orgtheory.net

orgtheory 1.0 v. orgtheoy 2.0

This blog has been around ten years and we’ve had a lot of good times. I wanted to reflect a little about the changes:

  • People: Most importantly, many of the 1.0 bloggers have become very successful. I count at least three department heads and one major journal editor That means less time for blogs from the 1.0 crowd.
  • Content shift: The 2.0 bloggers – Katherine, E-Poppp and Jeff Guhin – are more qualitative and sociological. Between E-Poppp and myself, there is a lot more higher ed posting. High theory has receded on this blog as Omar has moved to other pursuits, but Jeff will likely bring that back. More classic management posts still appear, but less frequently.
  • Novelty: Blogging is no longer innovative. It’s an established format. That means there is less “e-buzz” about orgtheory. It’s just a routine thing that some people do.
  • Alternatives: Now, the blog lives in a world of Facebook, Twitter, Reddit and anonymous gossip garbage websites. Much attention has moved to these formats. Still a lot of readers but most of the contention has moved away from the blog.

Use the comments to discuss what you like about the blog and what you might want to see.

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Written by fabiorojas

June 21, 2016 at 12:15 am

Posted in blogs, fabio, uncategorized

3 Responses

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  1. I’m excited to be part of the blog, and I’m grateful for this set of interesting distinctions. I do think there’s something interesting about “the comments section” and how it’s come to be regarded as, basically, useless. Conversation has shifted to twitter and facebook in interesting ways. Though I’d say most of my best sociological conversations happen on facebook, though that’s a separate and also interesting conversation.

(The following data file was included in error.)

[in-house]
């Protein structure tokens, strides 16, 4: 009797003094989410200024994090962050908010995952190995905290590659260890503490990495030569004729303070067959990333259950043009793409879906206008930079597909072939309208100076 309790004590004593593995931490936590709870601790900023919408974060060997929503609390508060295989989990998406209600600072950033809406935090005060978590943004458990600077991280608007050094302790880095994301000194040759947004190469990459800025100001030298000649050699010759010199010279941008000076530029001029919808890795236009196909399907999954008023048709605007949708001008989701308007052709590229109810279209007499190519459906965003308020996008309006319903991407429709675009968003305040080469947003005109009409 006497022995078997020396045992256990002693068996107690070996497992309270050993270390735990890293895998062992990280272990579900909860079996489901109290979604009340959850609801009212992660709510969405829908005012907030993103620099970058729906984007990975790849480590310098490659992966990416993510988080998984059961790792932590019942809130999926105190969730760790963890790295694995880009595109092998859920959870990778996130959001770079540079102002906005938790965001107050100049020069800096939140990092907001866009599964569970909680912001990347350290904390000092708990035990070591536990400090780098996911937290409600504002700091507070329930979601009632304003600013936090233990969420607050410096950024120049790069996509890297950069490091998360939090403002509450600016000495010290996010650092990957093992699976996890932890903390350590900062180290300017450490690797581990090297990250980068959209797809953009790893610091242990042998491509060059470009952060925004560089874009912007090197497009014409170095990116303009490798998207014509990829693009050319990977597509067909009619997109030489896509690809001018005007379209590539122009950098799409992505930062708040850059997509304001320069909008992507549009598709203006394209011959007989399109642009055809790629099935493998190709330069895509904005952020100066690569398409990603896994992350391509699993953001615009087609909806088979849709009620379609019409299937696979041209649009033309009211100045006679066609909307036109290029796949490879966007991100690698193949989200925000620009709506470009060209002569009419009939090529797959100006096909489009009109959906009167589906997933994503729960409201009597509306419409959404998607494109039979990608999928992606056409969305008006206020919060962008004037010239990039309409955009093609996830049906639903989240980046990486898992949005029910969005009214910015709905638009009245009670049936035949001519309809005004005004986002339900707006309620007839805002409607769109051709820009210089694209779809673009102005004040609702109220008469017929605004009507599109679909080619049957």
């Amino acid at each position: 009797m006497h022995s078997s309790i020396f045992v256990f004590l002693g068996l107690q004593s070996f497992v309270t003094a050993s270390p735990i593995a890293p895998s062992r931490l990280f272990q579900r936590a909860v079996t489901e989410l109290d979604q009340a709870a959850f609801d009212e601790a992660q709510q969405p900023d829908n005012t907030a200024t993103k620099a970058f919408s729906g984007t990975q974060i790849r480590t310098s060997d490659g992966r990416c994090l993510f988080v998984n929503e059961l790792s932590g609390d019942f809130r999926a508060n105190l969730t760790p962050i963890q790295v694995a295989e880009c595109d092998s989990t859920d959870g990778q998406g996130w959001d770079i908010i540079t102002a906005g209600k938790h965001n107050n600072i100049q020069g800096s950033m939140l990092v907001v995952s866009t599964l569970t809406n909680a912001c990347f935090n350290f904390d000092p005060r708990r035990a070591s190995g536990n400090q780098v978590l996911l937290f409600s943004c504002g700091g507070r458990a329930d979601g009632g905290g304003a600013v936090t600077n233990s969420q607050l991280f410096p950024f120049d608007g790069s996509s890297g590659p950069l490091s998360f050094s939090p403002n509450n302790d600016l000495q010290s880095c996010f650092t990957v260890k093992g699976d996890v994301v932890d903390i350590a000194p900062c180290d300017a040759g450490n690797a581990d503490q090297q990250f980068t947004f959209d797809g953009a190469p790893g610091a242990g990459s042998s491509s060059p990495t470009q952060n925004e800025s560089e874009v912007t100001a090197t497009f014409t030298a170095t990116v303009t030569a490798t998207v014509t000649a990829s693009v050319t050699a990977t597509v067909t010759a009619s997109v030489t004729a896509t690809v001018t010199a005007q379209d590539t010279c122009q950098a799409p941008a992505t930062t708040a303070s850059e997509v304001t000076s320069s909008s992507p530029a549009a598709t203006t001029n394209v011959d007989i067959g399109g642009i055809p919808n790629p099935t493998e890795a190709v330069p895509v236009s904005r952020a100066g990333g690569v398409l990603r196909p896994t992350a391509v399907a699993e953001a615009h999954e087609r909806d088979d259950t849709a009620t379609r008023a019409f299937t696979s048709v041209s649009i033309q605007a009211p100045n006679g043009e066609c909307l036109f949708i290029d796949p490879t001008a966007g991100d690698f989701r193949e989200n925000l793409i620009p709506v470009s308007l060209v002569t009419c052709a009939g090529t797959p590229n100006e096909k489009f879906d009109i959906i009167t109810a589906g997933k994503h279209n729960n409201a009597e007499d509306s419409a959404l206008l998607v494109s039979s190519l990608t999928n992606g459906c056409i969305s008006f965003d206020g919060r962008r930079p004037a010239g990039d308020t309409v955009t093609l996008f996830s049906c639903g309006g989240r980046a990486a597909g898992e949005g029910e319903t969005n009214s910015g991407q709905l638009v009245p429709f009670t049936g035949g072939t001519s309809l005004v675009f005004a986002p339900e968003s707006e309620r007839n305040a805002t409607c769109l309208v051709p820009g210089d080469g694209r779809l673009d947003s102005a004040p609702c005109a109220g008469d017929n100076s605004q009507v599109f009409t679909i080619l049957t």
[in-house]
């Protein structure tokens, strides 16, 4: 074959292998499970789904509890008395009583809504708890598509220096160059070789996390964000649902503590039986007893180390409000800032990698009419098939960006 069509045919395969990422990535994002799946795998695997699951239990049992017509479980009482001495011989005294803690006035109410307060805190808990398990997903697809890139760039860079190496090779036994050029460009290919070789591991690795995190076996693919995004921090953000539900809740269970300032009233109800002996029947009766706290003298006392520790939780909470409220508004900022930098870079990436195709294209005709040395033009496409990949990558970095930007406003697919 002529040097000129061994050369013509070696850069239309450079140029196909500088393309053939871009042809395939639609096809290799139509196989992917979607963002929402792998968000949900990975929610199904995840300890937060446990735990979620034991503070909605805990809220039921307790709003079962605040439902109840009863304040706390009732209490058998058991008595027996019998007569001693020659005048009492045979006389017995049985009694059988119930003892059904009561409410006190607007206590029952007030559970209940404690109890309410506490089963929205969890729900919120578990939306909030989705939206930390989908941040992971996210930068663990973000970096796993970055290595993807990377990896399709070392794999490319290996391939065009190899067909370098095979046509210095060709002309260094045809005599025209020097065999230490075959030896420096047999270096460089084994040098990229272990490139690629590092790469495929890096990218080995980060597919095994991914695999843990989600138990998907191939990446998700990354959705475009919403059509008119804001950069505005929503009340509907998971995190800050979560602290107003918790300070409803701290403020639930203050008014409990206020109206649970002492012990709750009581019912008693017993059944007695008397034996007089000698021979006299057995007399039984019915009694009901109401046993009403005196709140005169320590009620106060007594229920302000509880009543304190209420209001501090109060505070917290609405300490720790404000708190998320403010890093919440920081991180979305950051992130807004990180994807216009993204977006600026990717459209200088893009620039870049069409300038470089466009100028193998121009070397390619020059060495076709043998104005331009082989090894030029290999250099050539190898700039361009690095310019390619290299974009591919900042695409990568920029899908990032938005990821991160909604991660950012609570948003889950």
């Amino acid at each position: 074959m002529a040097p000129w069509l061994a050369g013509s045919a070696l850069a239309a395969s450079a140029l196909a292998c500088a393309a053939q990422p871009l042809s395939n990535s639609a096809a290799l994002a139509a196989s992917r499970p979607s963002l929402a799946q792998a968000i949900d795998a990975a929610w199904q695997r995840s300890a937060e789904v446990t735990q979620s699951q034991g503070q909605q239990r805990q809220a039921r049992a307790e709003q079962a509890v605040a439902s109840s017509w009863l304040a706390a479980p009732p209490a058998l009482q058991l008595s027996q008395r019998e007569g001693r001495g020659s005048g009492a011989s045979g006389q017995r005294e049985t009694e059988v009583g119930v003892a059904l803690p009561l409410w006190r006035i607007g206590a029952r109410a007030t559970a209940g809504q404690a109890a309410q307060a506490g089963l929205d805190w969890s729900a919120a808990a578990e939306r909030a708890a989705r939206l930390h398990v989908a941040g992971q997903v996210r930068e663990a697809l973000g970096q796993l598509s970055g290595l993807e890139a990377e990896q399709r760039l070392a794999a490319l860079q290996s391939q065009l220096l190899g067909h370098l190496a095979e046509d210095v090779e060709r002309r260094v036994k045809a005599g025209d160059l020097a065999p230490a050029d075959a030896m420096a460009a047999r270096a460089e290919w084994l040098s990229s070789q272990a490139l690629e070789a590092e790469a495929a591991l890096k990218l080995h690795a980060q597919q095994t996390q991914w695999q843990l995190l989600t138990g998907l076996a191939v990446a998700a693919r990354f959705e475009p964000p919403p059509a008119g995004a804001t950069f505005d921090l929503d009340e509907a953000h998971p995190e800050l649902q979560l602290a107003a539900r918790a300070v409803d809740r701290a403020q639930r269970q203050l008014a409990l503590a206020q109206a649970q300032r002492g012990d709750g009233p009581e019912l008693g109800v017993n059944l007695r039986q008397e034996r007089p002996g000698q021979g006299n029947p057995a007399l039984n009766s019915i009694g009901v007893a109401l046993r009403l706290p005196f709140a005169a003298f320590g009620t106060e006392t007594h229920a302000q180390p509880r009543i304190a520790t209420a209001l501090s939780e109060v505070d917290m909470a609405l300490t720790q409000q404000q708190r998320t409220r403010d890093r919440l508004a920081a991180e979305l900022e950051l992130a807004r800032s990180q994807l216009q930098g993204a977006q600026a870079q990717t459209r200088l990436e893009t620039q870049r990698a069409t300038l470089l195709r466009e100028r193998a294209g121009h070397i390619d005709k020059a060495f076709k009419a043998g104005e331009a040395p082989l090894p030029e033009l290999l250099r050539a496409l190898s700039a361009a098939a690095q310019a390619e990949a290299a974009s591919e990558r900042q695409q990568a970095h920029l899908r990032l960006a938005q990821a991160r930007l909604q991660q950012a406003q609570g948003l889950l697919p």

Liked by 1 person

    jeffguhin

    June 21, 2016 at 12:21 am

  2. Indeed. A major feature of the 2.0 world. It’s sad though. Those discussions are not retrievable. Twitter only lets you mine the last 3k updates and Facebook is notoriously unsearchable. So those discussions are lost. Also, Twitter is fun but it’s simply no replacement for actual sentences and sustained discussion. It’s also a medium that encourages snark. I love Twitter, but you do lose a lot when you move to that format.

    Liked by 1 person

    fabiorojas

    June 21, 2016 at 1:57 am

  3. Organizations and Markets . com is shutting down. Like many others, I don’t follow blogs very much any more. I do still stop by Orgtheory.net every so often. I hope you manage to keep things going. Just in case, having thanked the rulers of O&M.com, I’d like to commend you on this blog. I’ve read a decent bit of organizational sociology. (had two sociologists on my committee now that I think of it) Yet, my knowledge of OS and of sociology in general is quite limited. Many of your discussions about sociology and the other fields covered here are great reading. It was a pleasure to learn so much across a range of discussions. Best of lucking hanging in there. Thanks again. DH

    Like

    David Hoopes

    June 25, 2016 at 4:59 am


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